Essential Sports Nutrition


SIPE and Triathlon Swimming - what you need to know

A year ago, we experienced something incredibly scary as we had a coached athlete suffer from SIPE (Swimming induced pulmonary edema) during the swim portion of IM 70.3 St. George. Thankfully, he survived. Other triathletes, sadly, have not been so lucky. He is an experienced and fit triathlete so this was a big shock for us all. The water temp was in the low 60's and he was wearing a wetsuit. He didn't have a warm-up in the water. After entering the water, he started out with his effort and quickly felt tightness in his chest. He mentioned he felt a similar tightness (but not as severe) on the day before the race during a pre-race practice swim. He started to cough severely and noticed pink phlegm coming from his cough - he was able to get to a kayak to rest. He tried to swim to the next kayak but was getting weaker. He finally exited the water and went to medical. The med tent didn't take his BP after the event but he later followed up with his doctor. All was ok with his heart but we learned a few things from this.

"While the exact pathophysiology of SIPE remains uncertain, it is believed to be related to exertion, immersion in cold water, and overhydration. The body's normal response to exercise is to increase cardiac output to meet the increased oxygen demand. Although an increased cardiac output is known to cause pulmonary edema in racehorses, this increase is rarely enough to produce such an effect in humans. Cold-water immersion is instrumental in this process because the peripheral vasculature constricts to divert blood away from the extremities in an effort to maintain the core body temperature. This results in a central pooling of blood, leading to an increased preload, increased pulmonary artery pressure, and an increased cardiac output. The vasoconstriction also causes an increase in afterload, which leads to an increase in pulmonary vasculature resistance. The increased cardiac output from exertional activities coupled with an increased preload and afterload from immersion appear to be sufficient to rupture the pulmonary capillary membranes, thus resulting in pulmonary edema. In several documented cases of SIPE, it has been noted that the patients consumed anywhere from two to four liters of water in the hours leading up to their swim in an effort to remain well hydrated. It is believed that this degree of hydration led to a fluid overload that contributed to the onset of pulmonary edema by increasing the pulmonary capillary pressure. Patients may present with symptoms, such as cough, dyspnea, hemoptysis, tachypnea, and confusion with hypoxia, after exertional cold water activity such as swimming and scuba diving."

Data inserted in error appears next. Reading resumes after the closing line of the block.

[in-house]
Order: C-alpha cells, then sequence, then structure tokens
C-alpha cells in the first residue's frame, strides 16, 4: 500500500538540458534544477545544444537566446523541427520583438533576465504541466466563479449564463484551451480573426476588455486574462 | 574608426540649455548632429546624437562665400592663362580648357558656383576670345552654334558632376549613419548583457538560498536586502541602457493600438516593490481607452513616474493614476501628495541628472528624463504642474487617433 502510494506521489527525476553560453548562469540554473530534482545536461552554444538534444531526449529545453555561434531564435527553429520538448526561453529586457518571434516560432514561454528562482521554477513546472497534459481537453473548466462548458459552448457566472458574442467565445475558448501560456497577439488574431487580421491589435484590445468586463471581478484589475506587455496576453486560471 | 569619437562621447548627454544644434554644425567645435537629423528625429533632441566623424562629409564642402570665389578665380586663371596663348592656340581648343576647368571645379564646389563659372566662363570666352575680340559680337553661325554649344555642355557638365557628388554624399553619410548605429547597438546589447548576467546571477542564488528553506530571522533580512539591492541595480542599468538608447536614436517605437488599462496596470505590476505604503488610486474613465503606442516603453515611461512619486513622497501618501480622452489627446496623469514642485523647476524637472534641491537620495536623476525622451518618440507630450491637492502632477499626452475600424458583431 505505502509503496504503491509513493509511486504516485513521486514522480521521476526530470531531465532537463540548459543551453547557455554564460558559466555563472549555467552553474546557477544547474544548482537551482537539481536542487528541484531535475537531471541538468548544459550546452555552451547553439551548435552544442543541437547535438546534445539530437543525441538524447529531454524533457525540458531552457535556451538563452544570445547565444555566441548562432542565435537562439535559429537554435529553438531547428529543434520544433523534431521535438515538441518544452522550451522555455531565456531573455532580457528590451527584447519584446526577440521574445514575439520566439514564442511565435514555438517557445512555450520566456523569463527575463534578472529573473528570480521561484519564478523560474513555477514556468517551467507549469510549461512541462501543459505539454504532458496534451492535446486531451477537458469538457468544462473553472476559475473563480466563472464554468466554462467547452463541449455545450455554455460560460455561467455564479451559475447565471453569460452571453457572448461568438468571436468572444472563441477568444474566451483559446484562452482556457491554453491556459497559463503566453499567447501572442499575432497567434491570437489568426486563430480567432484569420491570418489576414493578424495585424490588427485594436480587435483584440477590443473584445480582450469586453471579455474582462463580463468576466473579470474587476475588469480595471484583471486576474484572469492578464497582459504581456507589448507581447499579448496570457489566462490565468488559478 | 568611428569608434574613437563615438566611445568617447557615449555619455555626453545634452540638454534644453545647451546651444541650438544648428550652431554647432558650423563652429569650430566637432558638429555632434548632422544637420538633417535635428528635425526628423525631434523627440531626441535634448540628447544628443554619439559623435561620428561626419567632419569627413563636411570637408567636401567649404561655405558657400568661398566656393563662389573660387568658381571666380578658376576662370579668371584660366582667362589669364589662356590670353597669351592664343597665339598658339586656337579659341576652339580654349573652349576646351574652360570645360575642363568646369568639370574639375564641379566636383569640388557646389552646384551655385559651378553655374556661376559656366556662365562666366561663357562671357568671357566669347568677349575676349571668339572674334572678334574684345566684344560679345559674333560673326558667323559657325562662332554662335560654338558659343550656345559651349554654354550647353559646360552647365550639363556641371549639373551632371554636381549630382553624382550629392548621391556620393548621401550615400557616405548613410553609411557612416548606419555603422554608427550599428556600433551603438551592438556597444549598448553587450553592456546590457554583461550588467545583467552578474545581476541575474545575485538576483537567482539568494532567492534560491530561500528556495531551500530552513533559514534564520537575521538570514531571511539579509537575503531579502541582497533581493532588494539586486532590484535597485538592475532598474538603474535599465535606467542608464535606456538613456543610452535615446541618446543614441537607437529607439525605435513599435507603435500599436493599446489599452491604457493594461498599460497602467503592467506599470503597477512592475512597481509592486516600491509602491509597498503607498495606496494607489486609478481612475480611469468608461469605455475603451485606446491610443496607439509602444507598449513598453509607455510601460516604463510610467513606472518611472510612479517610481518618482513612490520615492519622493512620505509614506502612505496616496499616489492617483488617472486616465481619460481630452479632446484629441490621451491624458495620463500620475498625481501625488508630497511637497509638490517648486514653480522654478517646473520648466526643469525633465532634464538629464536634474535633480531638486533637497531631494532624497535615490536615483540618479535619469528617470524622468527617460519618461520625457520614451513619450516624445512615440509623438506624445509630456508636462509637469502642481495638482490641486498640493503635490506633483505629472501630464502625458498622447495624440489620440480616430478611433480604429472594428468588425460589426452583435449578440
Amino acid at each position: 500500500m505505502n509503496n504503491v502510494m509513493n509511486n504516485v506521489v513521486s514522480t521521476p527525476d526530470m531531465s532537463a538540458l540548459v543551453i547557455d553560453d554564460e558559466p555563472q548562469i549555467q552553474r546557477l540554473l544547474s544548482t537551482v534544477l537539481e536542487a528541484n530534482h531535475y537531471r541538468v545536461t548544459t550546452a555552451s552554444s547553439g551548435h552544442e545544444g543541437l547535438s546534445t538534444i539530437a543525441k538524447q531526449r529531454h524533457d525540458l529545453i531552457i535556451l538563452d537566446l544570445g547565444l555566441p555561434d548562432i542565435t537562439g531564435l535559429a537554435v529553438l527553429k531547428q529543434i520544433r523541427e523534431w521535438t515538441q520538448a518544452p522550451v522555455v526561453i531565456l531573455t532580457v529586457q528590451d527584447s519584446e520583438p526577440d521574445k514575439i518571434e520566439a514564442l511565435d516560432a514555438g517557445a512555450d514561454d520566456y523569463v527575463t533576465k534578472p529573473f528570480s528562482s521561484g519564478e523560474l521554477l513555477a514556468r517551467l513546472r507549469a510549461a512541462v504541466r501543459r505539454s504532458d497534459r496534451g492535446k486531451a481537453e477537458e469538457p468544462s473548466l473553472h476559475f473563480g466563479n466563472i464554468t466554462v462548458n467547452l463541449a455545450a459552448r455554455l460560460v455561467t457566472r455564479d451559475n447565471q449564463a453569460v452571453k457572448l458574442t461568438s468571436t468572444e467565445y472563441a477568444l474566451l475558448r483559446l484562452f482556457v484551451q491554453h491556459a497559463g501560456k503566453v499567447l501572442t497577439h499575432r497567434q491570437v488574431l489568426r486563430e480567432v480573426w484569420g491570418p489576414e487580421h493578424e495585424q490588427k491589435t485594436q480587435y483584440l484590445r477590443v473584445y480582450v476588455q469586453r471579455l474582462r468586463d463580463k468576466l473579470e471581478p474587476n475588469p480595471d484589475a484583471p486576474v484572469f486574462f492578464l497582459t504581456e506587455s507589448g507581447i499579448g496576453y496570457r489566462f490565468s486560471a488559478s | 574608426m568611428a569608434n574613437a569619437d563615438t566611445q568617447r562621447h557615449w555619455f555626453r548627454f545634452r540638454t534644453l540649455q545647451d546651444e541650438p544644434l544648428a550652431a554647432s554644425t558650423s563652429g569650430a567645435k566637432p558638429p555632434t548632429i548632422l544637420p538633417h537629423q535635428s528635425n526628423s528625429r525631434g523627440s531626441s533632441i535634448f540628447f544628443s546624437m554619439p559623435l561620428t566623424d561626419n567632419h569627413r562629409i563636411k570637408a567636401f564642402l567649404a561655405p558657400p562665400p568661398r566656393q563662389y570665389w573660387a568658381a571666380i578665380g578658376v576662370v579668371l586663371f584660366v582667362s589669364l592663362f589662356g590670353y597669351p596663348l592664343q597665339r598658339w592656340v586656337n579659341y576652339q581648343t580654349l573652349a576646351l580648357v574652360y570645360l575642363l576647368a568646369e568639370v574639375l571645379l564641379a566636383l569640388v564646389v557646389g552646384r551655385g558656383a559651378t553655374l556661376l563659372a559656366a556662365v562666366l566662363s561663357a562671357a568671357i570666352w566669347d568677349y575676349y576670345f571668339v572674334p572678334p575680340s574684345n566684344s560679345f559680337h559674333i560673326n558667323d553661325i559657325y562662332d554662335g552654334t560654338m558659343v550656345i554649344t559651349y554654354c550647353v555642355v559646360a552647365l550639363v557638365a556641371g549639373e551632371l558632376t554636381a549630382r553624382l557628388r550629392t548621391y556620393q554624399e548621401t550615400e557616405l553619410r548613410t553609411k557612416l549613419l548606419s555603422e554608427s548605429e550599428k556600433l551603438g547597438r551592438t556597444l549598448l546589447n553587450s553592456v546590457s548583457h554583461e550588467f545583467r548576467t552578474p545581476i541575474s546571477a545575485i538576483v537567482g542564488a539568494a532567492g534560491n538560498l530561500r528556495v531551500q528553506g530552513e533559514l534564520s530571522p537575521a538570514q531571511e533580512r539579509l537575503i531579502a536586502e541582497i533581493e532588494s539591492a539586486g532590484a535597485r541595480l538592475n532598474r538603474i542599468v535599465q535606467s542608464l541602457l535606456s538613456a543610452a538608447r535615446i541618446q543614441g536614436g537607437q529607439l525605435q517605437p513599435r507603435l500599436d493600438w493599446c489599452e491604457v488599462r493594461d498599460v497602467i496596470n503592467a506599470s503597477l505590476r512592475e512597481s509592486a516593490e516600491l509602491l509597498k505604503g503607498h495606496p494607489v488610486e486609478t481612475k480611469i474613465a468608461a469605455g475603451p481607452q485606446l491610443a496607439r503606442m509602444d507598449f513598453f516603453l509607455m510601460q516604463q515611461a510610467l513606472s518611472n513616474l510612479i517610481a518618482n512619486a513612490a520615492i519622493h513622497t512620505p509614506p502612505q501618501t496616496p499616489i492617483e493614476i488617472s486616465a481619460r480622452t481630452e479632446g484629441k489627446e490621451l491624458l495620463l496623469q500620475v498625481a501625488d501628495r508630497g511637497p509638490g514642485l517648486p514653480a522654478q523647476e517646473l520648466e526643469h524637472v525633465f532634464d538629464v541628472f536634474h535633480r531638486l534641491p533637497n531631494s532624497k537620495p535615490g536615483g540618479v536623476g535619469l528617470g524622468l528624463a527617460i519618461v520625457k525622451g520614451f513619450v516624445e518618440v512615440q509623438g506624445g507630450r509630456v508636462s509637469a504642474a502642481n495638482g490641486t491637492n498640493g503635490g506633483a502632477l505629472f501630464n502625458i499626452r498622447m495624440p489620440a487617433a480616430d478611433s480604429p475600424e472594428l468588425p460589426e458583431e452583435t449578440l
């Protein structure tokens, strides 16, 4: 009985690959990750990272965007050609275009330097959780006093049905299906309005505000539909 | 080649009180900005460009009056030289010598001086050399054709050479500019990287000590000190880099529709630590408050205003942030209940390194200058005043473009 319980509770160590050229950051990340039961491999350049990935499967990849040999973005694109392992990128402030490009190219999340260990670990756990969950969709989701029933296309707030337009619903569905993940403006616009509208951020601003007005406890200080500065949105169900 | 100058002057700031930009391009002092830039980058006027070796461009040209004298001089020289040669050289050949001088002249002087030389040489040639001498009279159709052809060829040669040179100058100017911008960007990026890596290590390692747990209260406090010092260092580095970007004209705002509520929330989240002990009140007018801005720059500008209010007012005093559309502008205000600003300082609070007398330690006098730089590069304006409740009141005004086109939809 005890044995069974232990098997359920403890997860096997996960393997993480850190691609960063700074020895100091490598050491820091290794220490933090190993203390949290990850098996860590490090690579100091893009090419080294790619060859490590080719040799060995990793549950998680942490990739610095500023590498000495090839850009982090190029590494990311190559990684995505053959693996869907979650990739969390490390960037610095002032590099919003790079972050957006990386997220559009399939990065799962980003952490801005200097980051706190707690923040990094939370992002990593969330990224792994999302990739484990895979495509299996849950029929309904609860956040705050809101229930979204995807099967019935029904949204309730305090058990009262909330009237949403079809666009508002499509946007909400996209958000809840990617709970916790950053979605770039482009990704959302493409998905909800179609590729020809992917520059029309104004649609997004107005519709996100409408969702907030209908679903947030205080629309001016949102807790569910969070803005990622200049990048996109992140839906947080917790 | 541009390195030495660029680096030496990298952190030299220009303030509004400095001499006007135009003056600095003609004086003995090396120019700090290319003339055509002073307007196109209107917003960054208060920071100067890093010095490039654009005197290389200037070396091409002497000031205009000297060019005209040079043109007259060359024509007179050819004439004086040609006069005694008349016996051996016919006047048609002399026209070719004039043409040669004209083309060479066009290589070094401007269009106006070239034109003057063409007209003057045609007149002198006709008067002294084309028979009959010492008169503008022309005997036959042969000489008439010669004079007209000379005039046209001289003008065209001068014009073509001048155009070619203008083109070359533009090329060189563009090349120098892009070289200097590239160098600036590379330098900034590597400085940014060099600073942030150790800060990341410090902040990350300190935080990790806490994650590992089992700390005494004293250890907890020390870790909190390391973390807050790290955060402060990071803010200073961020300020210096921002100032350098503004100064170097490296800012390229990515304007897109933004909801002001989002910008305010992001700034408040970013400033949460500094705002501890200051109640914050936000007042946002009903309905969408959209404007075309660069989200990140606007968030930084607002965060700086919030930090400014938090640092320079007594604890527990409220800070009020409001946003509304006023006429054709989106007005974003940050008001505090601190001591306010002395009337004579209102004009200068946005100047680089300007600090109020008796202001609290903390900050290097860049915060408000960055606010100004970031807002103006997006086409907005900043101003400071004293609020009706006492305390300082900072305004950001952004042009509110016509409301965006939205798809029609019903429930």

First off, triathletes need to take the swim portion seriously. This includes race day tactics and swim training preparation. Far too many triathletes don't train appropriately (or enough) to be prepared for the open water. For most developing triathlon swimmers, you need to learn how to swim at different intensities in the (with proper open water techniques), have more practice in the open water, know your abilities when you start the swim portion of the race and understand the demands of your swim course (ex. waves, currents, etc.).

We need every triathlon to offer a practice swim on the morning of the race. Not only does this provide a sport-specific warm-up but it gives athlete time to acclimate to the water and to adjust swim gear to the right fit/comfort. But to be honest, even when a practice swim is allowed, most triathletes don't take advantage of this practice swim because they don't want to be wet or they want to save their energy for the actual race. At IM 70.3 FL, there is a pool at the race venue. This year, I would guess there were no more than 50 total triathletes in that pool in the 90 minutes that the pool was open before the start of the race. You want to prepare your heart for the effort of the swim before you actually start swimming.